Virtue Punishing Vice

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Italian School
19th cent.
Bronze with base of painted wood.
bronze: 9 7/8 x 8 1/8 x 3 3/4 inches (250 x 205 x 95 mm); base: 1 3/4 x 9 7/8 x 5 1/4 inches (45 x 250 x 133 mm)
Written in ink on a paper label affixed to the bottom of the base, "Bronze group by Benvento Celini 'Virtue Triumphing over Vice'.
Said to be a gift from the Vatican collection to the physician Charles Thomas Hayden (1786-1824); by descent to Sir Francis Seymour Hayden (1818-1910), London; Robert Langton Douglas (1864-1951); from whom acquired by J. Pierpont Morgan in 1911.

This bronze group is one of many examples of variants and iterations on the pairing of a female figure of Virtue triumphing over a vanquished figure of Vice.These figures, paired together and separate, are found in a number casts that likely span centuries, testifying to their enduring appeal. The design of the figures may be attributed to a late 16th century Roman artist, who created them to surmount a round inkwell, as examples in a private collection and at the J.B. Speed Museum (1949.30.55) suggest. The Morgan's cast belongs to a late point in the tradition, as indicated by the rectangular base and elaborate tail and decorative wings appended to the figure of Vice, and further supported by its early provenance in the Haden collection.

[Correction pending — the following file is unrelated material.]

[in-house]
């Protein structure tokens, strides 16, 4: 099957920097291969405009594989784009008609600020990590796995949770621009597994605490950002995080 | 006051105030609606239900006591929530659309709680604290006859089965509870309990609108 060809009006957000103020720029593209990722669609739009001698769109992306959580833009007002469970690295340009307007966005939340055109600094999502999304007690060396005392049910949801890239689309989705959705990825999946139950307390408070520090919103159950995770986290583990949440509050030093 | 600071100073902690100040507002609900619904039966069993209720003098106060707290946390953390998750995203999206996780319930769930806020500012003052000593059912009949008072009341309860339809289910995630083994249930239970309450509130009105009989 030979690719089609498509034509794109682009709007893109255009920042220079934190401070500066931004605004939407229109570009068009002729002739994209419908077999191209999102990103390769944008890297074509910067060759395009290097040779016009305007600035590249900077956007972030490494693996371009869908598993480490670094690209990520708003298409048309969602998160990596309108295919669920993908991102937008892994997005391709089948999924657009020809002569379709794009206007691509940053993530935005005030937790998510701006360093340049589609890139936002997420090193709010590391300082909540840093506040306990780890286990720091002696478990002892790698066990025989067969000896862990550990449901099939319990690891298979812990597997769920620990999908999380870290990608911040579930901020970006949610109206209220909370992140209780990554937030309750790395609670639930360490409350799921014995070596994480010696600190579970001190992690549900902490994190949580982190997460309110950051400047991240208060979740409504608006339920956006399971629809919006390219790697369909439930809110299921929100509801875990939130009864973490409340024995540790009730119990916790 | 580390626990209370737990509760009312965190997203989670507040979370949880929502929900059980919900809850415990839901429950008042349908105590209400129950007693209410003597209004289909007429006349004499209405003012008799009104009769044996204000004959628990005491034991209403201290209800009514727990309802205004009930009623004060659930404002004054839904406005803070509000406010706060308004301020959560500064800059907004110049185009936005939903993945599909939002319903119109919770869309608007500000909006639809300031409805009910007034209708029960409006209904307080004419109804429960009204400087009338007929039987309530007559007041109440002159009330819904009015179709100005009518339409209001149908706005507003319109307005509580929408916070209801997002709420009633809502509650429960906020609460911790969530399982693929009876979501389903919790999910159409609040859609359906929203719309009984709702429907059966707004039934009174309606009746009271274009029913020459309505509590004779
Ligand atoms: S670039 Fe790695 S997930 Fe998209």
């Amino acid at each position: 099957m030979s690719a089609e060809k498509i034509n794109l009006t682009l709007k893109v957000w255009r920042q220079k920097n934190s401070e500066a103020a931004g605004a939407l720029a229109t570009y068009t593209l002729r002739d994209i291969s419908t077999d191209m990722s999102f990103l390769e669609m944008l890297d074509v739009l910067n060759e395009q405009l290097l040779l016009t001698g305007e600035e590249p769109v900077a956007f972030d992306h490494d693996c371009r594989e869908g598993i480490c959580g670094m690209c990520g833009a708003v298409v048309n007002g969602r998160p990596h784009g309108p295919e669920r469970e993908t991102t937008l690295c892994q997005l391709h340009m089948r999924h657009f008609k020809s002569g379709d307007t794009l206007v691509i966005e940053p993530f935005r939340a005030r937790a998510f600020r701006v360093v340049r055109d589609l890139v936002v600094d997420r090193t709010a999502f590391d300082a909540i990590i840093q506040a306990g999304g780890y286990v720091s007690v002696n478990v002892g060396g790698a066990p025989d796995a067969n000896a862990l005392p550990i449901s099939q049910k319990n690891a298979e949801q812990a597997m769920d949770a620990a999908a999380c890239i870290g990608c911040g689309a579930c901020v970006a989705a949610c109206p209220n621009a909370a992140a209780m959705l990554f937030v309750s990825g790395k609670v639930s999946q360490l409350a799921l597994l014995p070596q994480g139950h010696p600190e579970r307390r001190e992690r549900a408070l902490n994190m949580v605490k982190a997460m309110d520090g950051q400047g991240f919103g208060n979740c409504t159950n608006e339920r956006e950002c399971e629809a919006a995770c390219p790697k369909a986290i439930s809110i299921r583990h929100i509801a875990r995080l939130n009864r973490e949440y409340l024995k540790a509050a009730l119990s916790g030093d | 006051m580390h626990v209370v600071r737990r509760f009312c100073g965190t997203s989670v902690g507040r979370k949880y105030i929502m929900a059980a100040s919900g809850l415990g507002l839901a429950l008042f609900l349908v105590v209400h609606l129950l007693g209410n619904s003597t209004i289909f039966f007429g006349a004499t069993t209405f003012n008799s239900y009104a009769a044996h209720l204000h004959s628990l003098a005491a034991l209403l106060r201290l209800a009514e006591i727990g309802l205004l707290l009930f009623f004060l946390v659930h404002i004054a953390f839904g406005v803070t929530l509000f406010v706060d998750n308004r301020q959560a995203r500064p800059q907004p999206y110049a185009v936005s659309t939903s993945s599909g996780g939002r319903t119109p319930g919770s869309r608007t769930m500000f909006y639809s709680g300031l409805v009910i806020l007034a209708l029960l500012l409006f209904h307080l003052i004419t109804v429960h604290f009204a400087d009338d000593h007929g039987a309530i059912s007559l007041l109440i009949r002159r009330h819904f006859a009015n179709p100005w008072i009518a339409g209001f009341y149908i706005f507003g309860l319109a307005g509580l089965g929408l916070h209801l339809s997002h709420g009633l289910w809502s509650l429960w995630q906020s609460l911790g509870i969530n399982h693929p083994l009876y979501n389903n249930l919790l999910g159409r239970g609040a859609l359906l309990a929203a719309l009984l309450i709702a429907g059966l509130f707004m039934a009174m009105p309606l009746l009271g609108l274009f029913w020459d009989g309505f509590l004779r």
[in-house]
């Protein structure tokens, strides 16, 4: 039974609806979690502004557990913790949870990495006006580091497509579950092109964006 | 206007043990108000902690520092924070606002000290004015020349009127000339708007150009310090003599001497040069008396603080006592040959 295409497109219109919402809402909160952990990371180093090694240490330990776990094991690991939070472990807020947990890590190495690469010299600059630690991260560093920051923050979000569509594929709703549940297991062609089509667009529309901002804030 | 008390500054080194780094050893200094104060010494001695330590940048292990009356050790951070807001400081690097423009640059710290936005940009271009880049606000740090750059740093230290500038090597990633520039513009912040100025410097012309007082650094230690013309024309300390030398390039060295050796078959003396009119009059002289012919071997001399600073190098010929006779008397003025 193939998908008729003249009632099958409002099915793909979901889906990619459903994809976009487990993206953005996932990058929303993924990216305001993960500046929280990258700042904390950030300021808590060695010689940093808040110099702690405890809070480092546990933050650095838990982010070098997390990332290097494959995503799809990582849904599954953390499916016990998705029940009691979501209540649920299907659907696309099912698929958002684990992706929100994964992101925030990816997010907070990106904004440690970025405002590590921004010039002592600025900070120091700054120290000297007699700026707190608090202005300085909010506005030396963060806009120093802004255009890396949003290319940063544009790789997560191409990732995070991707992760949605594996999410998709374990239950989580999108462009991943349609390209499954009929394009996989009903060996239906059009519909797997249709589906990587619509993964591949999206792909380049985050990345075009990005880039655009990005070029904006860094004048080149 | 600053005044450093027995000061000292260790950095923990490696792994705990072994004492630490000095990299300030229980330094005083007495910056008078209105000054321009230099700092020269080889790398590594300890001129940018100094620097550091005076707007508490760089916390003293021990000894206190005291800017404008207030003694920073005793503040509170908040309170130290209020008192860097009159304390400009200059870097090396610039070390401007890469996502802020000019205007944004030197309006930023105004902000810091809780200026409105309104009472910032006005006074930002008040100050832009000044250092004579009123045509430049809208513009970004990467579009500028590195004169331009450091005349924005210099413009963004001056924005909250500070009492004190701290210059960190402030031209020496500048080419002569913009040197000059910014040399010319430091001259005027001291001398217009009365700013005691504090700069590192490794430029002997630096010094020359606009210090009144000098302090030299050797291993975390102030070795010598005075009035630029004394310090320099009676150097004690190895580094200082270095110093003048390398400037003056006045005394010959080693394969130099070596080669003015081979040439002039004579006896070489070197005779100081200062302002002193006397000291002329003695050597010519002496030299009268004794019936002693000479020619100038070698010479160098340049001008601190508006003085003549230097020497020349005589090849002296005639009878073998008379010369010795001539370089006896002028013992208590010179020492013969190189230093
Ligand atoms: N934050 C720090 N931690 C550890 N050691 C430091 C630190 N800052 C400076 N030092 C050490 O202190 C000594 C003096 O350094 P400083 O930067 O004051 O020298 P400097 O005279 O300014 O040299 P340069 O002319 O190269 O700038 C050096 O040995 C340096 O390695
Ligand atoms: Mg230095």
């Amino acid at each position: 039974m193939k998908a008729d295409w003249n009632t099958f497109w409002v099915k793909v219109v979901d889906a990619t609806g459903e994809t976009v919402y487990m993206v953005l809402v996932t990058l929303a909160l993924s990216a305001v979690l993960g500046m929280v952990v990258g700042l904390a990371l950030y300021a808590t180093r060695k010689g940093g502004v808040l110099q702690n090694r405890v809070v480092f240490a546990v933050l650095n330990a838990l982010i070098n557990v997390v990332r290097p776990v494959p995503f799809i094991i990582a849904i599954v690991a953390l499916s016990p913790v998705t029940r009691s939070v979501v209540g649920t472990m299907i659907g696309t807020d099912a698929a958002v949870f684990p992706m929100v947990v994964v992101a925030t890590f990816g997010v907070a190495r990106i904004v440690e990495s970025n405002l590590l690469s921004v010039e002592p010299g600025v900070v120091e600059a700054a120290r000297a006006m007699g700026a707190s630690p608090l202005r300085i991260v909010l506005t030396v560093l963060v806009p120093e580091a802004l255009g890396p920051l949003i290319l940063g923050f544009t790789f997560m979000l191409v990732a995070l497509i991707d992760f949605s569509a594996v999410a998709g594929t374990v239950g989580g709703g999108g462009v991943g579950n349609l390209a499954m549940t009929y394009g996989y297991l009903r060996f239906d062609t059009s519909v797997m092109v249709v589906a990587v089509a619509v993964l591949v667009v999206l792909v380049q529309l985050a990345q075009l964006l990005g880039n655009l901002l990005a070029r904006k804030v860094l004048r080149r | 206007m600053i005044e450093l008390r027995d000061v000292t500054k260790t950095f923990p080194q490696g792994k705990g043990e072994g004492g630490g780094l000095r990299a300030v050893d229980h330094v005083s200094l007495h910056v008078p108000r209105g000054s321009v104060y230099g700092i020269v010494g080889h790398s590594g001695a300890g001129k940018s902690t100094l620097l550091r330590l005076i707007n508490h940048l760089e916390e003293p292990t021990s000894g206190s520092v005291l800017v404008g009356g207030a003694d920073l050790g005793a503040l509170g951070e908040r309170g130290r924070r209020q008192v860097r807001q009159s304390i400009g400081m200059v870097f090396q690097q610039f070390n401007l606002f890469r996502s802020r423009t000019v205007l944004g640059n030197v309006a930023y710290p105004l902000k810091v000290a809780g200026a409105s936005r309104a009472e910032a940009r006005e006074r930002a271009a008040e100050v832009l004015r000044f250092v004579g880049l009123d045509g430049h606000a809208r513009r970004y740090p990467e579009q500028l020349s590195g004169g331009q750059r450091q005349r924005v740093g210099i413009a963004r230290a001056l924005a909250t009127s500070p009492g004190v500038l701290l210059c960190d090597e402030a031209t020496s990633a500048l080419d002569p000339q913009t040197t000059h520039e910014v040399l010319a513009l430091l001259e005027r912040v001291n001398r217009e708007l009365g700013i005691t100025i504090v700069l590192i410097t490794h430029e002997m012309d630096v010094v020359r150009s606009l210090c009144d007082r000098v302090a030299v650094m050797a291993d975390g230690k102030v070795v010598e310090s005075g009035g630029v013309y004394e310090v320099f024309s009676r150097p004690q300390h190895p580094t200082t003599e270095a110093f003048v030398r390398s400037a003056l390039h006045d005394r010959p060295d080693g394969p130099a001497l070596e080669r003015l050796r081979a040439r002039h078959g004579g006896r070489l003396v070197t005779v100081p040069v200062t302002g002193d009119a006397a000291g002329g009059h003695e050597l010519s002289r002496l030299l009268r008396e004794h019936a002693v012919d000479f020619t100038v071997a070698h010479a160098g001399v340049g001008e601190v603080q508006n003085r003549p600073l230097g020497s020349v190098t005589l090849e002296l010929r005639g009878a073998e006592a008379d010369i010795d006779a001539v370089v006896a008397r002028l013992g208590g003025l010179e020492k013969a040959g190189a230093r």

Woman (Virtue) stepping on male winged figure with a tail (Vice).